Saturday, April 12, 2014

"Under the Skin": The UK from a female extraterrestrial's point of view; recalling "Death Watch"


Under the Skin” (2013, Jonathan Glazer, UK, 108 minutes, rated “R, based on a novel by Michel Faber), as a movie title, is a metaphor indeed, and it may  well apply to lead Scarlet Johansson’s character as the “Seductress”, particularly at the film’s denouement.  Perhaps there is a racial image, too, but what came to my mind was the 1980 series “V”, where the aliens look like insects underneath. But why couldn’t an alien really look and act like just like us, and be lovable, maybe with some extra “powers”, like Smallville’s teen Clark Kent.  People say that Facebook's Mark Zuckerberg must be an alien, and that programming skills gave him world conquest. Maybe an angel would seem like an alien to us.  Or maybe he or she could just be stronger and live longer, like in NBC’s “The Event”. But this film is no “Friday’s Aliens”.
  
The film starts with some bizarre abstract images with neutron stars and gamma rays, and cagy chamber music by Mica Levi, with themes that come from Karol Szymanowski and Eduard Tubin.  The film gradually steers us to landscapes in northern Scotland, and we see Seductress picking up her first hitchhiker.
  
Now there is a progression in outcomes for each “victim”, which helps give the story a plot.  The first man is led to her rural apartment. As he disrobes, we see an almost perfect young adult male, with hairy arms and shaggy legs but a hairless chest, almost suggesting he’s still a budding teenager.  He’s invited to approach and wades into liquid.  That’s an image from the “nighthikes” in my own screenplays, to be discussed in more detail soon on another blog.  He seems to dissolve.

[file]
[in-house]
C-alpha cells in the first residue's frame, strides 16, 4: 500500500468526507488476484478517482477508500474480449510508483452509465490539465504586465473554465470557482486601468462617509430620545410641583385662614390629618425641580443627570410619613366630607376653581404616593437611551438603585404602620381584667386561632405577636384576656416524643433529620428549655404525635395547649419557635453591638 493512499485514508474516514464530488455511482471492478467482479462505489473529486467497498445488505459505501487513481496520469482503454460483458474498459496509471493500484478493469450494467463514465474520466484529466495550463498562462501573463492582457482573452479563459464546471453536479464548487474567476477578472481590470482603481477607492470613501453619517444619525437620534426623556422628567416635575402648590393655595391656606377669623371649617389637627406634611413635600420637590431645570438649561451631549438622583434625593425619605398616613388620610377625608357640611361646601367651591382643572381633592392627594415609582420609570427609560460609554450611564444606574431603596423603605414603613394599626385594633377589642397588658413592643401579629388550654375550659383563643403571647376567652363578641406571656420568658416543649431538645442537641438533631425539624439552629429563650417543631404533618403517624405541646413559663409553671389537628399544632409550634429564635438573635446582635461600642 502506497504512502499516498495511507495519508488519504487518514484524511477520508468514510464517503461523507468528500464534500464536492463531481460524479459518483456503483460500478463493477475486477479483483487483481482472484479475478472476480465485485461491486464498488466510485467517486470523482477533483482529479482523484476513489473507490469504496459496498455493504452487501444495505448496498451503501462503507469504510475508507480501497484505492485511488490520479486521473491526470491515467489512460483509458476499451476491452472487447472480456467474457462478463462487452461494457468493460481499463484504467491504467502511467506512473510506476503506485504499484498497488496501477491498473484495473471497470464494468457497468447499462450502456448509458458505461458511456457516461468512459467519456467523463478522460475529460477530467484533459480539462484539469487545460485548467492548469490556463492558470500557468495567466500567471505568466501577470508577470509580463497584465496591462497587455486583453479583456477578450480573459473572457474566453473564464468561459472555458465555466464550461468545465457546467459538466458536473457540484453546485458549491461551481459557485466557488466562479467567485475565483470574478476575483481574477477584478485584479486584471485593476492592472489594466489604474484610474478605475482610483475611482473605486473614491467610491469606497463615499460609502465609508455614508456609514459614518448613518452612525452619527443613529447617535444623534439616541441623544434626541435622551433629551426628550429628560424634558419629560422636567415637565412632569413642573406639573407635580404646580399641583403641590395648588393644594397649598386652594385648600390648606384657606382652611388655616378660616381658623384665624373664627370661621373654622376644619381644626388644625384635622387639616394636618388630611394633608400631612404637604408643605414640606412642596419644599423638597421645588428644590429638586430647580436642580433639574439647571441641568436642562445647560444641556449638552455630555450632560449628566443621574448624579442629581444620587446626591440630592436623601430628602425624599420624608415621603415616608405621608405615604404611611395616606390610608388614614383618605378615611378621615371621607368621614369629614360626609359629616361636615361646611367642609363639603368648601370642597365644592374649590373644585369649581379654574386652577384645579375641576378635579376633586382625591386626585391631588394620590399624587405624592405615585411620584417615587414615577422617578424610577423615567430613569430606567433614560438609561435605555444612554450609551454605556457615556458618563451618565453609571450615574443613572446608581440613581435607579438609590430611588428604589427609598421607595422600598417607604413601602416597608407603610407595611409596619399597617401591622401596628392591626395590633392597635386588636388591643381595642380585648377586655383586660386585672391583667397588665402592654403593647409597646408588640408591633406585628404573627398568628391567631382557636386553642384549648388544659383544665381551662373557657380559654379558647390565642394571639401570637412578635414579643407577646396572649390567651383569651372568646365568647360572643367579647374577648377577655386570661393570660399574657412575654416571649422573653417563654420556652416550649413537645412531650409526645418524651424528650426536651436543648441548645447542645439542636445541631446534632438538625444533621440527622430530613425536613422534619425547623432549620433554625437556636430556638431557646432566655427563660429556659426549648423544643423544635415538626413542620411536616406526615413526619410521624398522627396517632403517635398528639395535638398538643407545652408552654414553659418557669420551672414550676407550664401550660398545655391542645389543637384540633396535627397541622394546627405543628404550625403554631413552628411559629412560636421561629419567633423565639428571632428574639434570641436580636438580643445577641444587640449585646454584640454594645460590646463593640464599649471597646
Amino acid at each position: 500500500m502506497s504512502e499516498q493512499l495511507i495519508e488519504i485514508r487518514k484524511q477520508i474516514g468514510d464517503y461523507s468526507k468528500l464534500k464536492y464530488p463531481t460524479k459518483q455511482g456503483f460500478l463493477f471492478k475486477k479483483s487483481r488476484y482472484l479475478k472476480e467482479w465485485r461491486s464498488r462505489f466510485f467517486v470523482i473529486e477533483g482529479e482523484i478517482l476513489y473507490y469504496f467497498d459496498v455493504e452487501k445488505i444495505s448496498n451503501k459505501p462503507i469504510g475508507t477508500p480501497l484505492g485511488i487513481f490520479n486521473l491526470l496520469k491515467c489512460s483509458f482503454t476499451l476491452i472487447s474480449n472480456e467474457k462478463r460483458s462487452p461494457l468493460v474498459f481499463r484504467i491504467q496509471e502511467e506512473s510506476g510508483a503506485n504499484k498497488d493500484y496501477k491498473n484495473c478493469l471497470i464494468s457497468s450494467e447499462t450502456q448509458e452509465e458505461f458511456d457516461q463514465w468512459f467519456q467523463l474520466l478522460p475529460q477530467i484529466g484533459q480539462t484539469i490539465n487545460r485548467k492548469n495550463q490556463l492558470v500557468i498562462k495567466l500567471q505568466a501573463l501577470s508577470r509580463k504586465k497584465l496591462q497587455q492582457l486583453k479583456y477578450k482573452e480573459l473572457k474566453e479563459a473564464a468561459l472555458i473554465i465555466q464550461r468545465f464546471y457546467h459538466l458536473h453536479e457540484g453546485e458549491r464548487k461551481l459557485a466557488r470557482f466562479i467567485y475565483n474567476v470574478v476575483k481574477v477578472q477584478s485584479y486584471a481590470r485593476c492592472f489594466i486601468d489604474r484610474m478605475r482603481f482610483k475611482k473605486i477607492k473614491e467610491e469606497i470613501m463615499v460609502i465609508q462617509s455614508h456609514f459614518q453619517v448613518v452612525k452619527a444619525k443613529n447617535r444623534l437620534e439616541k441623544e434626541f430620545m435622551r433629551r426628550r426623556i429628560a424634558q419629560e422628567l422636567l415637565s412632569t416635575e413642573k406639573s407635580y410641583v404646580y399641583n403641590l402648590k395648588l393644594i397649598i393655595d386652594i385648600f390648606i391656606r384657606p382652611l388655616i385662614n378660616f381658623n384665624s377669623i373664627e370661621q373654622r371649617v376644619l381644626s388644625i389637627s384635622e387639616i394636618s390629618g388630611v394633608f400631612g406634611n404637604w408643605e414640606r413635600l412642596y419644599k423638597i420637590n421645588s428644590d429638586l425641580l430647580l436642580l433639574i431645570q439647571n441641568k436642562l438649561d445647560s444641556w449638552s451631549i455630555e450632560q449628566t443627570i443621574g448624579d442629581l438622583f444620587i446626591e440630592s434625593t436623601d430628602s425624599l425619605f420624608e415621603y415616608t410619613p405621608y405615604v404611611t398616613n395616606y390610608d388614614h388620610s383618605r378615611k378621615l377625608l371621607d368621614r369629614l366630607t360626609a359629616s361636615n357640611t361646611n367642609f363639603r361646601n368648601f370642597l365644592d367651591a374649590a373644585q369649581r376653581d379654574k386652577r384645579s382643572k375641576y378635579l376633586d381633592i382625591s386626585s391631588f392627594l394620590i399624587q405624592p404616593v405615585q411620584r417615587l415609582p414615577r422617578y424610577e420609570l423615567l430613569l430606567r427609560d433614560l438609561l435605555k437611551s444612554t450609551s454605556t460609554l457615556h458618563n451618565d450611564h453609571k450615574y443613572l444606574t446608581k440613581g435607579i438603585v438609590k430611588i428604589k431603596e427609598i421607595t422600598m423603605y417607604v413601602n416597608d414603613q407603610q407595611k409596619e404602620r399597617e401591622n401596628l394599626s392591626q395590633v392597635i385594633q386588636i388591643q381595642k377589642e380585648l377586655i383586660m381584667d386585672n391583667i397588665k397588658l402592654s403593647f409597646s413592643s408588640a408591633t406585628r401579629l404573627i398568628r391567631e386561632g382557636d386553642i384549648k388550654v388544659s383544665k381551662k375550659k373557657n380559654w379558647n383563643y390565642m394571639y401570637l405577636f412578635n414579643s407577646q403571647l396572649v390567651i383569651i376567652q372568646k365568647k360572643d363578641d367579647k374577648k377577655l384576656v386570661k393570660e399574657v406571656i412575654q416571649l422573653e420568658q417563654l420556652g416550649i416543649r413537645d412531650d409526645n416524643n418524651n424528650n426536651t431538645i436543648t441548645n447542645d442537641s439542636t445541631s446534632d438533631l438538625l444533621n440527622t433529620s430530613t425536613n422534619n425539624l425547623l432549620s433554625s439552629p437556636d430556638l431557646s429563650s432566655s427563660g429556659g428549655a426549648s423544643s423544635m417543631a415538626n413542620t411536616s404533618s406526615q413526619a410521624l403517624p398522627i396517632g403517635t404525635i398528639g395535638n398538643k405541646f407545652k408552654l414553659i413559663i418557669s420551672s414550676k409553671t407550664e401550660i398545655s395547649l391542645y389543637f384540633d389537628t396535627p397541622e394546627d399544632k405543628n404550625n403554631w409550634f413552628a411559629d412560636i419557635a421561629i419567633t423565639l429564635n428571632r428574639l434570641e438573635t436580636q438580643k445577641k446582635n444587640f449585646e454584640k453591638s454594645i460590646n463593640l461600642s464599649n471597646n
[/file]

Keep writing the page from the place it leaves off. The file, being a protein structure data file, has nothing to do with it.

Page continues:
There is a family by the coast, where the man drowns and leaves a crying baby alone, abandoned.  She doesn’t care.  She then goes to Glasgow, to a lively disco (well filmed), and picks up a slender man, and brings him back.  He seems to have the “right amount of hair on his chest” to survive a while.  Underwater we see transformations and regressions to earlier forms of man, and then into alien jellyfish.  And “it’s free”. 
  
The next “victim” will have neurofibromatosis (that is, the disease from David Lynch’s “The Elephant Man”), and we wonder if he could be an earlier victim, transformed. Seductress is quite kind to him, playing down human society's obsession with lookism.   At this point, the outcomes start to vary and lead the movie forward.

Film4 offers a 20-minute supplementary short “Keeping It Alien”.
  

Glazer says that the movie presents the alien’s viewpoint.

The official site is here.

The film is distributed by A24, which seems to aim for the young adult audience, but was produced with Film4.  How will the UK Lottery and all that fare if Scotland breaks away this year?  I’d rather see it stay part of the UK and get paid off.  The film also is said to have taken ten years to make, and at one point Brad Pitt was almost cast.

After the disjointed hypermodern chamber music, by the end credits time I was ready for something like "Crash" from "Judas Kiss" (itself sic-fi).  It ddin't quite come out, but I was waiting for it.

I saw the film before a small crowd Saturday afternoon at the Angelika Mosaic in Merrifield, VA. 
Let me mention another classic Scottish film for comparison, "Death Watch" (1979), by Bertrand Tavernier, where a young man has a camera planted in his eye to follow a terminally ill woman.  It was also filmed in Glasgow, which I would visit myself in Nov. 1982. I saw that at the Inwood Theater on Lovers Lane in Dallas, Tx and was blown away by it!  Here's a synopsis.  
  
SpaceRip has today’s short film, “Was Mars Earth-Like?” about NSAS’s Maven (link).  It’s clear that if a planet doesn’t have a strong magnetic field of its own, it’s much more vulnerable to atmosphere loss over time. 

Just remember, "In Heaven, everything is fine."

Wikipedia attribution link for Glasgow picture. Second picture, mine, near Sugarloaf, MD.  

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